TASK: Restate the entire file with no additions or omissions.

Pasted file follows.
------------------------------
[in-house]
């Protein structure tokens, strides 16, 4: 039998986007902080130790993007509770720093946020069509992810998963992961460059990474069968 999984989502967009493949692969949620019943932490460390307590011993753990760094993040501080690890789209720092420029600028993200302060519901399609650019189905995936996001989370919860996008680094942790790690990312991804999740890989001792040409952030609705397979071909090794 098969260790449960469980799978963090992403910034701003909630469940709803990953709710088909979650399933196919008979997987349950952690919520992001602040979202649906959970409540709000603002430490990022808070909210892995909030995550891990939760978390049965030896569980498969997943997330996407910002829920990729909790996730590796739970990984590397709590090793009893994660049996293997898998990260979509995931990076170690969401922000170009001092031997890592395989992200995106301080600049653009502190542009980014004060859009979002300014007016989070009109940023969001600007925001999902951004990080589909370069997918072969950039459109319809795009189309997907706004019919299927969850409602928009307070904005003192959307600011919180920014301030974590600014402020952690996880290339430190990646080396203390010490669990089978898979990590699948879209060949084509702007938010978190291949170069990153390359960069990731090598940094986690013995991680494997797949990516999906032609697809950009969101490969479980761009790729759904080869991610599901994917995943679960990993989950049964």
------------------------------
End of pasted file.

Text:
[in-house]
């Protein structure tokens, strides 16, 4: 039998986007902080130790993007509770720093946020069509992810998963992961460059990474069968 999984989502967009493949692969949620019943932490460390307590011993753990760094993040501080690890789209720092420029600028993200302060519901399609650019189905995936996001989370919860996008680094942790790690990312991804999740890989001792040409952030609705397979071909090794 098969260790449960469980799978963090992403910034701003909630469940709803990953709710088909979650399933196919008979997987349950952690919520992001602040979202649906959970409540709000603002430490990022808070909210892995909030995550891990939760978390049965030896569980498969997943997330996407910002829920990729909790996730590796739970990984590397709590090793009893994660049996293997898998990260979509995931990076170690969401922000170009001092031997890592395989992200995106301080600049653009502190542009980014004060859009979002300014007016989070009109940023969001600007925001999902951004990080589909370069997918072969950039459109319809795009189309997907706004019919299927969850409602928009307070904005003192959307600011919180920014301030974590600014402020952690996880290339430190990646080396203390010490669990089978898979990590699948879209060949084509702007938010978190291949170069990153390359960069990731090598940094986690013995991680494997797949990516999906032609697809950009969101490969479980761009790729759904080869991610599901994917995943679960990993989950049964």